Editor Amy

What I See When I Read Anything: An Editor Explained

Minor confession: Like many people, I check Facebook soon after I wake up. The little red notification indicator lures me with the hope that someone has left an interesting comment on one of my statuses or liked at least one of the many pictures of my dogs. Today is no exception. So, because of my Facebook curiosity, I’ve started my job (independent editor) before I’ve even changed out of my pajamas or had breakfast. (No one is paying me for this one, mind you.) But, there it is in my news feed: Someone wrote “I just love this kitten Apollo he lives in the multipurpose room, we adopted him.” I cannot ignore it—not on my life. No matter how groggy I may be, the part of my brain that drives my editing has snapped to life. As soon as I see the first error in that status and keep reading, my brain fanatically starts adding punctuation and changing words, rewriting the status as each new word registers. Now the corrected status reads: “I just love this kitten, Apollo, who lives in the multipurpose room. We adopted him.” Relief. Even though the real status will live on filled with errors, I have improved it, even if it never leaves my head.

Apparently it can be daunting being friends with an editor; multiple people have told me they’re afraid to write anything, for fear that I’ll tear apart their words. I can truthfully say that I have never done that. (It’s called tact!) So, I correct everything in my head—with my invisible pen on the invisible paper that will never become tangible to see the light of day. That’s just one status on one website. The day has barely started. I decide to turn on the morning TV news while getting ready, knowing it’s inevitable that I will hear reporters use words incorrectly and will see bulleted graphics on the screen with capitalization gone wild (“If a Passenger is in Distress, notify a Crew member immediately”). (Editor, editor, anywhere?)

Oh, and I bought this new face mask online, so I have to read the directions on the bottle’s label to know how long to leave it on. “Apply to dry Face, leave on face untill cracks appear.” Oh, no. Well, that just won’t do. Why in the world has someone determined that “face” is important enough to be a proper noun? (Hence the capitalization, which is only applied to one of the mentions of “face,” BTW.) Also, there’s an ugly comma splice staring at me as though it just doesn’t care. Don’t bring in a measly comma to do a period’s work! While we’re at it: Was there no spell check available at any point during this label’s life? Who dropped the ball and misspelled “until”? Finally, don’t even get me started on the ambiguity! “Untill” cracks appear in what? My face? I hope the writer means the mask, but I’m not so confident with that person’s competence so far! How hard is it to write “Apply the product to a dry face. Leave it on until cracks appear in the mask”? At least it’s filed away in my invisible, mental filing cabinet. Crisis rectified! I feel better. Still, maybe I should hold off on the mask and check the reviews again to see if anyone got any weird results thanks to the rest of the instructions.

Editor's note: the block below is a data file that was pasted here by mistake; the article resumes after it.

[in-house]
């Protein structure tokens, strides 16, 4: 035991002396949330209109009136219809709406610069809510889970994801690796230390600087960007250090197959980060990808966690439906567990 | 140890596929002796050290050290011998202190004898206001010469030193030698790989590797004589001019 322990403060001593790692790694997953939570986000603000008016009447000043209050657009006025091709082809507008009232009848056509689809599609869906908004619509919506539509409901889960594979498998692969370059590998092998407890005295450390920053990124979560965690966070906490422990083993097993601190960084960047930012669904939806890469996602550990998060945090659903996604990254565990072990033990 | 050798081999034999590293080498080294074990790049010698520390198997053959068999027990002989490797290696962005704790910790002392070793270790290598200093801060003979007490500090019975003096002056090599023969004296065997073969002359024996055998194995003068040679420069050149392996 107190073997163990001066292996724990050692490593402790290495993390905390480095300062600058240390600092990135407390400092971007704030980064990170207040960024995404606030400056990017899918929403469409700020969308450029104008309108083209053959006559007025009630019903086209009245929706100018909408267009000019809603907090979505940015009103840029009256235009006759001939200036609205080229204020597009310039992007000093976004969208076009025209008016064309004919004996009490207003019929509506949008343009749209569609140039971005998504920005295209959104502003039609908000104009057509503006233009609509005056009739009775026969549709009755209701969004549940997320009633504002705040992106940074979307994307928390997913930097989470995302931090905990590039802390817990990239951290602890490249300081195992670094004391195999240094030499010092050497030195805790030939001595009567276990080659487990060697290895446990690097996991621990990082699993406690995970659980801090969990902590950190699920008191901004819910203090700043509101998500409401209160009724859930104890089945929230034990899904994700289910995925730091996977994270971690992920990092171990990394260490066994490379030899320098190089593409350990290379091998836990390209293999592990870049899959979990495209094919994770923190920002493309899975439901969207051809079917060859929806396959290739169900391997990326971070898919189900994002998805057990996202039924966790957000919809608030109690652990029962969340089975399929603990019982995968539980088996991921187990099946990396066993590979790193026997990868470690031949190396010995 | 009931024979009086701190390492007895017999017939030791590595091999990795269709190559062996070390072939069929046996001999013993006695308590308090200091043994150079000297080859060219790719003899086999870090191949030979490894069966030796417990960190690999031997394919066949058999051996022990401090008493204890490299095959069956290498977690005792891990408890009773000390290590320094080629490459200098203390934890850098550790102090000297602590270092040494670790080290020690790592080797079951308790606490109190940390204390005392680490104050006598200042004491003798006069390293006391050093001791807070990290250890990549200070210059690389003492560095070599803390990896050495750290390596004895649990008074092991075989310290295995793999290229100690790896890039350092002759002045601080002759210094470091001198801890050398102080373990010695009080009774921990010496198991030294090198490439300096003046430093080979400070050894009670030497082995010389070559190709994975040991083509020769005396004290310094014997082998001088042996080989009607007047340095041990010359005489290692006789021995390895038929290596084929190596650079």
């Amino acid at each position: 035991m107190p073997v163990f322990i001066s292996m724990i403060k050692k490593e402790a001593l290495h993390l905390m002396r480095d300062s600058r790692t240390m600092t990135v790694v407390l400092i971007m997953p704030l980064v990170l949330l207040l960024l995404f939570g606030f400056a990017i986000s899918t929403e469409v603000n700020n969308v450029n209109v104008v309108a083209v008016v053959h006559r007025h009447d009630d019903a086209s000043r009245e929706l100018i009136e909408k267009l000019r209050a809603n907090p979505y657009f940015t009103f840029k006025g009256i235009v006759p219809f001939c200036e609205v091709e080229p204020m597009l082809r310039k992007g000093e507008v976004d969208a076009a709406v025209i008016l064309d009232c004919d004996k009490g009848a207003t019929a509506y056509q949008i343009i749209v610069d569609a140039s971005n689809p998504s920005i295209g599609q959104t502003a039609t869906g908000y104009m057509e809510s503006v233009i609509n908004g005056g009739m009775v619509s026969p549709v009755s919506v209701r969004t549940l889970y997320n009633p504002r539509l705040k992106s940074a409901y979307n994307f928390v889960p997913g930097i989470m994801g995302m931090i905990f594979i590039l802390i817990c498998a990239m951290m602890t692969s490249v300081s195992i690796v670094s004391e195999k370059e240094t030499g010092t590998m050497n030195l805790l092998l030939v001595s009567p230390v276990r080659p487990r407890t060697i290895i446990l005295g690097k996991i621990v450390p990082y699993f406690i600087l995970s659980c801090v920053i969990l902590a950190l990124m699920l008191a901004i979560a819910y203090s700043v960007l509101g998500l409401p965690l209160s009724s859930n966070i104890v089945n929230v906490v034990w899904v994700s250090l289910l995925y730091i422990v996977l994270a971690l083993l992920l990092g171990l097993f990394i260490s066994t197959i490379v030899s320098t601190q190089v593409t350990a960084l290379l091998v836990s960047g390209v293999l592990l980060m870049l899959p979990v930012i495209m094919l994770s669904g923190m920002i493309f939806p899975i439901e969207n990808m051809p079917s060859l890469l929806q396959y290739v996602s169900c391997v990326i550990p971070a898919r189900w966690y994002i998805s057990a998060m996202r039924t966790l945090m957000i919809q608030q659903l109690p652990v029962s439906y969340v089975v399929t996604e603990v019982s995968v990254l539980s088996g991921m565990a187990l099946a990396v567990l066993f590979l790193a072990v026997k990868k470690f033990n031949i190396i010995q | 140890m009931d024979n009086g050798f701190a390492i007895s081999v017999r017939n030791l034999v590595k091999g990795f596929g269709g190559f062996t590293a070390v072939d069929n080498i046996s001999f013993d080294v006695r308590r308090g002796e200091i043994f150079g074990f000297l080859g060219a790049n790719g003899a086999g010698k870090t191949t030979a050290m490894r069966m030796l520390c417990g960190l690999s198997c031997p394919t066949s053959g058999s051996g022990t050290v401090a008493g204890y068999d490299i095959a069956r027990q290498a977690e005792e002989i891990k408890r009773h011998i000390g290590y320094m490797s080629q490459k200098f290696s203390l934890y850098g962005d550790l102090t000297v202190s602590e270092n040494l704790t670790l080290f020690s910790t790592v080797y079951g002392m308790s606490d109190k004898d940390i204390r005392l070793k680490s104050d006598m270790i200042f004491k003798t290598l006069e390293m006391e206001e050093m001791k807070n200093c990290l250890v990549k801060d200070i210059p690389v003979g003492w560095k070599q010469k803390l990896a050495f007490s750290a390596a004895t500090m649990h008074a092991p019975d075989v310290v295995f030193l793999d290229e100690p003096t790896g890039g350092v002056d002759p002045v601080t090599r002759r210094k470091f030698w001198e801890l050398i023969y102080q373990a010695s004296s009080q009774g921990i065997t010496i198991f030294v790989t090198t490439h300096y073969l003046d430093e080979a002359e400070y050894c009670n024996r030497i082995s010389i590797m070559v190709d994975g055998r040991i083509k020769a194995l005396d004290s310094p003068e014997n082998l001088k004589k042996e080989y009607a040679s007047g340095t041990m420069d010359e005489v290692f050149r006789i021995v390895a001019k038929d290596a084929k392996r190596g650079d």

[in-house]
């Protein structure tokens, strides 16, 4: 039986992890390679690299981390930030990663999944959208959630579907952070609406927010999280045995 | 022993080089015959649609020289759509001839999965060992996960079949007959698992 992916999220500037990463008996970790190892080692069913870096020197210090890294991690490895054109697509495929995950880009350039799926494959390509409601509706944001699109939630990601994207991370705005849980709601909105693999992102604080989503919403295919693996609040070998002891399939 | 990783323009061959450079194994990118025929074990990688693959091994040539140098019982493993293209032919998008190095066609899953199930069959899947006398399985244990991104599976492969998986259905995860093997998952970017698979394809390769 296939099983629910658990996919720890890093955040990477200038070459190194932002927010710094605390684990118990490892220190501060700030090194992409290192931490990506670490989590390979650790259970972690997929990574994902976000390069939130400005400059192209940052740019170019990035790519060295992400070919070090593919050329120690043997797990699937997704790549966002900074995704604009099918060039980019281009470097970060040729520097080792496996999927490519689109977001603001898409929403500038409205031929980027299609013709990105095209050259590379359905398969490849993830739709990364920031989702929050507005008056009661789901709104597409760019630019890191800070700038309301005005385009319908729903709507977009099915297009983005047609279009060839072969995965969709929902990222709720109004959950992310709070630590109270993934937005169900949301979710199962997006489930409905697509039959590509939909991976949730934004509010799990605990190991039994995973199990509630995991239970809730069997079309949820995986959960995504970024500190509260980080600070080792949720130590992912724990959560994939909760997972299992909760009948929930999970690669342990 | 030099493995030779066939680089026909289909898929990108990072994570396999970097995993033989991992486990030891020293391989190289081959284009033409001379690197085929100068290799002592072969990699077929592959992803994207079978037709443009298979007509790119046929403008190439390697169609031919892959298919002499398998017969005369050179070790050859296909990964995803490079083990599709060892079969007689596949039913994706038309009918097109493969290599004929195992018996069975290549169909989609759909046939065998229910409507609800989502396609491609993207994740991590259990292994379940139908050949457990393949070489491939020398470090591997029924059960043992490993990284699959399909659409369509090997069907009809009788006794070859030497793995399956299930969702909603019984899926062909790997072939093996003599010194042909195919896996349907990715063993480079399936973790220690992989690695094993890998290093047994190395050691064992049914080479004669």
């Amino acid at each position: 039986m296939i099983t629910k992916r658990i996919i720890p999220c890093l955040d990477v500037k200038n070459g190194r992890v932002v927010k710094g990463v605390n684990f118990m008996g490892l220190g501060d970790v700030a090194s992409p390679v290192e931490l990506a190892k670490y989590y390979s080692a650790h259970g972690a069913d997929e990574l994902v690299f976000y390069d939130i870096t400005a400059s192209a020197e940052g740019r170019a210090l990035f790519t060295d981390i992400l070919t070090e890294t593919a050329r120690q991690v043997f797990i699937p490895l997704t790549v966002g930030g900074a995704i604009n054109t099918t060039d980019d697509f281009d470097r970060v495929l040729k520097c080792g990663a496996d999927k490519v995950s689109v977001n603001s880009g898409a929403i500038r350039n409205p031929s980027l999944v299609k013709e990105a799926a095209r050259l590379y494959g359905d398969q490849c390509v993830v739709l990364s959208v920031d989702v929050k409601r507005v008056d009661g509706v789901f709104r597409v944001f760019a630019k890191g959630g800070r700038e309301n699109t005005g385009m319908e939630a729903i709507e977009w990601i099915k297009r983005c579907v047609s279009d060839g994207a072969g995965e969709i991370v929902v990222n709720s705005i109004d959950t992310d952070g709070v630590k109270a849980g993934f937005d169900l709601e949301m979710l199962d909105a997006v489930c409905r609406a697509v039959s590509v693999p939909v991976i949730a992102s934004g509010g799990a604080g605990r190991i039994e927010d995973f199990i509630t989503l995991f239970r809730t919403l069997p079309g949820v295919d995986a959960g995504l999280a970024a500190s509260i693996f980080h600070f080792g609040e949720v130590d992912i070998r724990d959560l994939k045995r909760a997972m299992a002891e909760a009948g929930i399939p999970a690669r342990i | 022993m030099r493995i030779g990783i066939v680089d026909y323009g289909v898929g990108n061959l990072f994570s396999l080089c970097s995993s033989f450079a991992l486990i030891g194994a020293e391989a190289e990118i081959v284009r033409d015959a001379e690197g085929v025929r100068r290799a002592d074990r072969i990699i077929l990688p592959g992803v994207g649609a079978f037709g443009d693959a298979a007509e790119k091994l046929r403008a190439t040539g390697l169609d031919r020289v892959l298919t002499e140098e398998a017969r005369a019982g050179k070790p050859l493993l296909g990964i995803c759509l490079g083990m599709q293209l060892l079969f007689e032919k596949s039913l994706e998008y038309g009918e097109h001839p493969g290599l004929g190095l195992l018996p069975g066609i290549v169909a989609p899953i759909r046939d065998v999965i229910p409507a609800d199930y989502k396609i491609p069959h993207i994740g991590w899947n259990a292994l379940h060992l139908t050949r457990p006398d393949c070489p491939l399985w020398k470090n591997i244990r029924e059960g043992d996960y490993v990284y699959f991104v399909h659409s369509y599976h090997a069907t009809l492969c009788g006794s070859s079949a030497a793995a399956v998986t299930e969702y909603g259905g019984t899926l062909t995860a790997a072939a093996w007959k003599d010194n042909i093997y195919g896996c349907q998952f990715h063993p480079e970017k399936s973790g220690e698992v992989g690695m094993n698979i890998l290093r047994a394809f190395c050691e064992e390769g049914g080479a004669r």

Now, all that exasperation and mental turmoil happened much faster in person than it took to explain, but it was no less intense. (And no, there’s no off switch; I can’t unsee errors.) At last, after a few more steps that don’t involve reading, my morning routine is complete, and I’m ready for the real work. Come at me, you filthy, pathetic wannabe sentences! I. Will. RUIN YOU! Ahem. I mean . . . This is your friendly, peaceful Texas editor signing off and saying have a nice day.

Editor Amy